I just finished reading Harold Bloom’s Jesus and Yahweh: The Names Divine. I had a hard time putting this extraordinary work of non-fiction down. Bloom’s scholarship is as solid as his writing style. For anyone wanting to think seriously about the origins of religious belief, about the monotheisms that pervade western thought, for those, like Zizek, who speculate that origins are less important in the development of cultural adhesions than are the actions taken by those who later revise broad social projects into working organizational entities (Marx was not a Marxist until Lenin came along to pragmatically implement his version of Marx’ ideas) simply must read this book.
Below I post several reviews of Bloom’s book:
Bloom’s occasional forays into religious criticism are particularly interesting, given his lifelong passion for poetry and his contributions to the study of literature. And while discussions of religion itself are in play here, it is the characters of Jesus and Yahweh that inhabit the pages, and Bloom’s literary critic more than his moonlighting theologian examining them. And what of that analysis? Bloom has an obvious affinity for Yahweh over Jesus (even though Jesus gets first billing in the book’s title.) But to ascribe that preference to his Jewish roots is perhaps too easy. A close reading reveals more. Bloom finds that Yahweh, with his covenants, tempers, resolutions, and even occasional forays into the physical where he fights, eats and walks in the cool of the Garden presents a more interesting character than the rather enigmatic Jesus who only comes truly alive for him in Mark’s gospel, and even more so beyond the canonical scriptures in the Gospel of Thomas. And though in sensibility and identification Bloom hews closer to Yahweh, he acknowledges the place Jesus and his followers have made in the world, through an application of his own theory of the anxiety of influence, noting that “The New Testament frequently is a strong misreading of the Hebrew Bible, and certainly it has persuaded multitudes.” Provocative statements like these abound, but Bloom is no provocateur. Whether one agrees or disagrees with his meditations on the names divine, it is hard not to respect his vigorous intellect and bracing candor as he explores their power.–Ed Dobeas
The most prolific American literary critic maintains a lesser career as a critic of the religious imagination. His most famous product in that capacity, The Book of J (1990), argued that a woman wrote the Torah. The American Religion (1992) descried a specifically American kind of religious creativity, of which the greatest expressions are American Baptism and Mormonism. This book is more personal than argumentative and more literary than religious criticism, unless Bloom’s frequent exasperated disparagements of Christian theology are considered a form of the latter. It is an examination of Yahweh (whom Bloom discriminates from God the Father in the Christian Trinity) in the Hebrew Bible and of Yeshua or Jesus of Nazareth (whom Bloom discriminates from Jesus Christ) in Mark, the one Gospel Bloom finds compelling. Yahweh is an all-too-human deity, says Bloom, and Yeshua is entirely human. Moreover, the two are akin in irascibility, unpredictability, and a penchant for irony. While Yeshua could be Yahweh’s son (but isn’t), Jesus Christ, a creation of Paul, the Gospel of John, and the rest of the New Testament, except the epistles of James, bears no family resemblance Bloom can see. The interest of Bloom’s analysis is undermined, especially for readers knowledgeable about Christian orthodoxy, by his anti-Trinitarian carping and his confused statements about the Incarnation and Atonement, which some may see as symptoms of willful ignorance or even anti-Christian prejudice. Ray Olson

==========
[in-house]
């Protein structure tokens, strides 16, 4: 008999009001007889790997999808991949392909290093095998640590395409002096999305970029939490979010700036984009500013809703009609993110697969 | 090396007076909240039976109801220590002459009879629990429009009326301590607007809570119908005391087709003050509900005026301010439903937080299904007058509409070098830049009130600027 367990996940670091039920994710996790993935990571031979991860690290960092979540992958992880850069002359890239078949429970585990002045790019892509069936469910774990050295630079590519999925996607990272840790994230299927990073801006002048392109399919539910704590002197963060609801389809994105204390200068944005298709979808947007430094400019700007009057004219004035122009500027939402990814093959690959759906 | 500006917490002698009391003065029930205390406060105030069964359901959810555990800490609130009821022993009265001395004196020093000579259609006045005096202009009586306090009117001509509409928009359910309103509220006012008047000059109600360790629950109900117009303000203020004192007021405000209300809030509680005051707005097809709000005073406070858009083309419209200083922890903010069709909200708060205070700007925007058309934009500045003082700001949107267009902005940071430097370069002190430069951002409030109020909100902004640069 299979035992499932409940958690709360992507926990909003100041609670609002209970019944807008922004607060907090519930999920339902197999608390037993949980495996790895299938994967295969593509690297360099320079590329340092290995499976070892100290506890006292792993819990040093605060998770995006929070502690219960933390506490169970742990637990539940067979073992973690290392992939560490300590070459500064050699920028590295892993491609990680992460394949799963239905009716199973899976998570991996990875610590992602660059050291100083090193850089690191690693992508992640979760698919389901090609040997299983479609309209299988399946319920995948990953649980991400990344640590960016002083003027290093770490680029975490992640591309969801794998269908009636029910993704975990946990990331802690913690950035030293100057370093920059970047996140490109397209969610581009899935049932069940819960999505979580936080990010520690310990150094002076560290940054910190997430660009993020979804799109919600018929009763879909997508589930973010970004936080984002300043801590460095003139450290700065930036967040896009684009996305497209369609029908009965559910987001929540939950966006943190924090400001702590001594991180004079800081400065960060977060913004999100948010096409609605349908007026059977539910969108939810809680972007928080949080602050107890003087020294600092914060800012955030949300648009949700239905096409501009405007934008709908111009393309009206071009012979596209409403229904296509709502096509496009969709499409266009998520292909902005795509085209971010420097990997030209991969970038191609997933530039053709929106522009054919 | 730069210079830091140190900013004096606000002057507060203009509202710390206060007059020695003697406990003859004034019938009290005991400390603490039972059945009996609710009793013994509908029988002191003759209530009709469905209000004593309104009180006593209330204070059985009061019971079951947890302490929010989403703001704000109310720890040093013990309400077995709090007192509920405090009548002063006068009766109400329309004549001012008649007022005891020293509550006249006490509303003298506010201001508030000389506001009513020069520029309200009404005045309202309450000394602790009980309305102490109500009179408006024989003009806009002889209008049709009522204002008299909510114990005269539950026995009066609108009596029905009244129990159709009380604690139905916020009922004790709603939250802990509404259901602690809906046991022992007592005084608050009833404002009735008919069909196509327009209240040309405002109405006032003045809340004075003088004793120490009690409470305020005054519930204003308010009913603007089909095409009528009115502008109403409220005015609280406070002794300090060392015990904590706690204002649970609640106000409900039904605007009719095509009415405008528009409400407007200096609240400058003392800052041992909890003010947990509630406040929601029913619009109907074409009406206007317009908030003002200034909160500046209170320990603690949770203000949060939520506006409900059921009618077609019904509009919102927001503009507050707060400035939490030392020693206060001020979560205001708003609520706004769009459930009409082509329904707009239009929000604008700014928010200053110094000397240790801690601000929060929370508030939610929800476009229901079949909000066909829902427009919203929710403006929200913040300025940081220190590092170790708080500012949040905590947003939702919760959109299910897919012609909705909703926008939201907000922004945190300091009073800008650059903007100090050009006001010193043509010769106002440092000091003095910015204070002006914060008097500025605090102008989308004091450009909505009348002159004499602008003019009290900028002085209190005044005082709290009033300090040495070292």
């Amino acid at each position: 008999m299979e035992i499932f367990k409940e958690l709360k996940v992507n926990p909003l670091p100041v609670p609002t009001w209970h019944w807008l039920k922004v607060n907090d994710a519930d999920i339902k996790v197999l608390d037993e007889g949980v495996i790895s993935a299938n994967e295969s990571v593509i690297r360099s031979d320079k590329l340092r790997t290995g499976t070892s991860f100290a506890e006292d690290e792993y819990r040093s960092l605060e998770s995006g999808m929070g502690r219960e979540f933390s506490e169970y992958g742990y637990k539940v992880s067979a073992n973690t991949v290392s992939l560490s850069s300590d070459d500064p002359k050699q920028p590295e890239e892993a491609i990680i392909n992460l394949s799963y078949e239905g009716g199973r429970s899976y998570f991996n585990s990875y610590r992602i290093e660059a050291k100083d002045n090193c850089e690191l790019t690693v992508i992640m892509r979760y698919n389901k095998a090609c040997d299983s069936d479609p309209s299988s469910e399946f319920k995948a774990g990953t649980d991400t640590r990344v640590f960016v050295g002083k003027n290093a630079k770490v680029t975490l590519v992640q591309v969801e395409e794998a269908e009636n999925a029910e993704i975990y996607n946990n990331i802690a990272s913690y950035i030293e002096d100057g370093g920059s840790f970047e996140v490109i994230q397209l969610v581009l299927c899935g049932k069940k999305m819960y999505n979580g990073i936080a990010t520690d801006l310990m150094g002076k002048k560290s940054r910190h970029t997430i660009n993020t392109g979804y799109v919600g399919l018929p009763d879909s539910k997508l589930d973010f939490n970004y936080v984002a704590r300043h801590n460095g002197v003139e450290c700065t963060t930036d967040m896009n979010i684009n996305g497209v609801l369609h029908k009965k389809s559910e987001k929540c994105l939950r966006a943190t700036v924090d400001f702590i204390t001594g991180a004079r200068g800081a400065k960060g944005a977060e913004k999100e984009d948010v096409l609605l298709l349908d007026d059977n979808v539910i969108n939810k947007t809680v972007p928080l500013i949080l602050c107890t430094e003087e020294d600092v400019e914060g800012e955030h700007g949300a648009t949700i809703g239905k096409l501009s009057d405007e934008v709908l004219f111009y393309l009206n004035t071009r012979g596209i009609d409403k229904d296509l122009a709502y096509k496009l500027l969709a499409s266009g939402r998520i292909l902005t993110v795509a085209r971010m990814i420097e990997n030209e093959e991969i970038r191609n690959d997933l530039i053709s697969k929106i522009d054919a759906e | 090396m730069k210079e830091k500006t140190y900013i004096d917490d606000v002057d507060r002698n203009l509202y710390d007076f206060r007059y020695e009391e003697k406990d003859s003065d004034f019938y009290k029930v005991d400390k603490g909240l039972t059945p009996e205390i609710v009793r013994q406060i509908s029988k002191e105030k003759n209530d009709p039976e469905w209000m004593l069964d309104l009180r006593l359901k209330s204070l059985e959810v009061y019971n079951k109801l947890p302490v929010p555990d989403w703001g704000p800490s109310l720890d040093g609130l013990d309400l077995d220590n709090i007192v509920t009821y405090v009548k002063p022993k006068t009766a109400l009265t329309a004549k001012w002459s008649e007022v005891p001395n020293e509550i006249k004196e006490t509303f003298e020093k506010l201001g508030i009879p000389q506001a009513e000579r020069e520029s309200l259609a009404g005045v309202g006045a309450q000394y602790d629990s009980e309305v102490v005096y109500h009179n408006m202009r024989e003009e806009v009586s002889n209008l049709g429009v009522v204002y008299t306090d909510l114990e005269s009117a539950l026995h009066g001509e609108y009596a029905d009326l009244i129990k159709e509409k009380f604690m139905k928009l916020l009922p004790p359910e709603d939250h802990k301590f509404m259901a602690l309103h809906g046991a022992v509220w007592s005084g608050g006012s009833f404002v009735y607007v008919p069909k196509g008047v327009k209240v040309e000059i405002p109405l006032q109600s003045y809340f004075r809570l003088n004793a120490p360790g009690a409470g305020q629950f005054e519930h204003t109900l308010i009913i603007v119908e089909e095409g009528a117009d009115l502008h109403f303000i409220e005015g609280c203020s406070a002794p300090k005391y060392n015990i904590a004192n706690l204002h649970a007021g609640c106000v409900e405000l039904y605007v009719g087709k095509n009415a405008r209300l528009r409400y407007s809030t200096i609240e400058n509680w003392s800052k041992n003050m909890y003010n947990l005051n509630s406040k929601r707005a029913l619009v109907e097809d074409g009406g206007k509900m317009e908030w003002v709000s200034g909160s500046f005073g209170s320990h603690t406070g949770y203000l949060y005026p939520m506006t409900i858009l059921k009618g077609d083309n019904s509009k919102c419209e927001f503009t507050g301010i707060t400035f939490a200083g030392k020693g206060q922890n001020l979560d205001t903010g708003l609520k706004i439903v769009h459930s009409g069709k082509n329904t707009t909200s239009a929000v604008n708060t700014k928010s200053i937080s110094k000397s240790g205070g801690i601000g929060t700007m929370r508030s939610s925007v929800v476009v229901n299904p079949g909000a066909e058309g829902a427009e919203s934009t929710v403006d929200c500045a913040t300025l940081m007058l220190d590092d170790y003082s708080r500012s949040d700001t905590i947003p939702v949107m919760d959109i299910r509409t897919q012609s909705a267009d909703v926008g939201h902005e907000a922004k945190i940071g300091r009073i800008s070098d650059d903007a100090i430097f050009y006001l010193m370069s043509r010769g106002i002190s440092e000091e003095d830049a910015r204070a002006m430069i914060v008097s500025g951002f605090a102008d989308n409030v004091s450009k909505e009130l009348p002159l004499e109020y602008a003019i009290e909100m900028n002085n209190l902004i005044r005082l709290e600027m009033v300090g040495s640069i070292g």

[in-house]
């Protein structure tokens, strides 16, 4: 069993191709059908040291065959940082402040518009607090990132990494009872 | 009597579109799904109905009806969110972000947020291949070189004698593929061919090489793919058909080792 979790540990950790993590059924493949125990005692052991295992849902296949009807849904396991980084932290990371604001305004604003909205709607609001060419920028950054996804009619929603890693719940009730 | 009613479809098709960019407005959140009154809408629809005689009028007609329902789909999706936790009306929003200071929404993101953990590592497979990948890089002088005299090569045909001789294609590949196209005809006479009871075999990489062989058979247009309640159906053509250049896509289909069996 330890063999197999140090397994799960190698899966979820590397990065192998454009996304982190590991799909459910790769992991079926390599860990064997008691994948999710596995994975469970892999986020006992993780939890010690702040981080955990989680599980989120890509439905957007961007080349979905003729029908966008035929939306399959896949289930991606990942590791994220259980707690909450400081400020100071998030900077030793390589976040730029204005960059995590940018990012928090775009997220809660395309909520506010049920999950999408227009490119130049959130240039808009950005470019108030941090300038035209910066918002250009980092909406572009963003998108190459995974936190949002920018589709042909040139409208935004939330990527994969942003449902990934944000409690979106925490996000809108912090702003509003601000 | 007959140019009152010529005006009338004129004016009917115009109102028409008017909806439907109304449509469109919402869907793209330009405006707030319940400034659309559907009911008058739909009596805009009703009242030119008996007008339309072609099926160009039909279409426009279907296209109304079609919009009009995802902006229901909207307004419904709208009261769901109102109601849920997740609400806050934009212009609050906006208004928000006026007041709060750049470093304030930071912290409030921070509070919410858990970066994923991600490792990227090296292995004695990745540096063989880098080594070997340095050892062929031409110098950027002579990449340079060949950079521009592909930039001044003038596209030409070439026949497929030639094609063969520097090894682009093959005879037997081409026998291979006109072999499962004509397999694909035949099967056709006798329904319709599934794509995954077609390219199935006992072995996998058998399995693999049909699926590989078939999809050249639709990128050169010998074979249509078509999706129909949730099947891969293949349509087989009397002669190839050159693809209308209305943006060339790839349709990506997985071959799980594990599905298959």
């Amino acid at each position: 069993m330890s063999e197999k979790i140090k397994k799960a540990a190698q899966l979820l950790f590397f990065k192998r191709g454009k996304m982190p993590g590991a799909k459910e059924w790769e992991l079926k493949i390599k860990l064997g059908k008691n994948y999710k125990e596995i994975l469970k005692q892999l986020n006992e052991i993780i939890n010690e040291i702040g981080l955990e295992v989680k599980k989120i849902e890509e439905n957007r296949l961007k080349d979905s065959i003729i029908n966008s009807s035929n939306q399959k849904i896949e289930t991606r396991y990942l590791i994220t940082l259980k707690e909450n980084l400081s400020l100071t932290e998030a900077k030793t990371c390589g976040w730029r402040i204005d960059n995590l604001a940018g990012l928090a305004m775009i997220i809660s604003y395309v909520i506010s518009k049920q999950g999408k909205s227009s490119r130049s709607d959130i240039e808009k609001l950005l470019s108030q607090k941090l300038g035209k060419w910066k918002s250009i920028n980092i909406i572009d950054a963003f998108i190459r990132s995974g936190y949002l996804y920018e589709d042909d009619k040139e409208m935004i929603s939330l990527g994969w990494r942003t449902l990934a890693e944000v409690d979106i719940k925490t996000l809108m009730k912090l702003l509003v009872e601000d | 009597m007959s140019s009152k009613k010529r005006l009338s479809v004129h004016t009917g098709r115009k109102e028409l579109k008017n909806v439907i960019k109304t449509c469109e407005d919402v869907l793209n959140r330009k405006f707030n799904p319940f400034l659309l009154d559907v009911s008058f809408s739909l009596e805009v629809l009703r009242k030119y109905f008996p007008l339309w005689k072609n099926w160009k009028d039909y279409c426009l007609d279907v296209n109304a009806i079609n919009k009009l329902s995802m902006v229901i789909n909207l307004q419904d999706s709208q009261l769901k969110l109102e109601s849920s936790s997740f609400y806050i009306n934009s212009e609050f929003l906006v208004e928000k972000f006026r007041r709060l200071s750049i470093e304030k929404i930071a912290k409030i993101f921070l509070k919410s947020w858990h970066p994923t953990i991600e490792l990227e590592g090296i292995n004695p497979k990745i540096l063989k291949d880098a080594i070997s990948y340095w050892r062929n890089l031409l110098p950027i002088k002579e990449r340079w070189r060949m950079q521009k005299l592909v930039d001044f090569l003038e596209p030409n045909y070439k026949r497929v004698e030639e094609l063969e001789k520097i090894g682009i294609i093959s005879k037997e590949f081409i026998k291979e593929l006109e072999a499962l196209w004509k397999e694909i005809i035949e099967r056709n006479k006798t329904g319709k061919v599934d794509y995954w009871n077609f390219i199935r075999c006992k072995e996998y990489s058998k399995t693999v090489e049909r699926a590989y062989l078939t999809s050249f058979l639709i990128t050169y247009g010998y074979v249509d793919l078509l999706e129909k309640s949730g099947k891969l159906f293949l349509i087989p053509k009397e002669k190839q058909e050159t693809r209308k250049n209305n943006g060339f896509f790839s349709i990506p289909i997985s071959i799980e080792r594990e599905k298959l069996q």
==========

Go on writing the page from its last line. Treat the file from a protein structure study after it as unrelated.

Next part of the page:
Copyright © American Library Association. All rights reserved From Publishers Weekly
Prolific literary critic, Yale professor and professional provocateur Bloom (The Book of J) here tackles the characters of the Jewish and Christian gods: what god do we meet in Hebrew Scripture? Who is the Jesus of the New Testament, and does he bear any relation to the Jesus most Americans worship? Does, for that matter, the Hebrew Yahweh resemble the first person of contemporary Christians’ Trinity? Bloom, as usual, skewers quite a few sacred cows-for example, he dismisses the quest for the historical Jesus as a waste of time, and says that Jewish-Christian dialogue is a “farce.” But in fact Bloom’s major points are somewhat commonplace, including his assertion that the Christian reading of Hebrew Scripture laid the groundwork for Christian anti-Semitism. A fair enough charge, but hardly a new one; theologians have observed, and debated, this point for centuries. Bloom’s real brilliance lies in his smaller, subtler claims, such as his nuanced discussion of the different ways Matthew, Mark and Luke present Jesus, his assertion that Bible translator William Tyndale anticipated Shakespeare, and his observation that, contra Marx, religion is not the opiate of the people but their “poetry, both bad and good.” The book is learned, even erudite, and sure to be controversial. (Oct. 6)
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My point–Read This Book.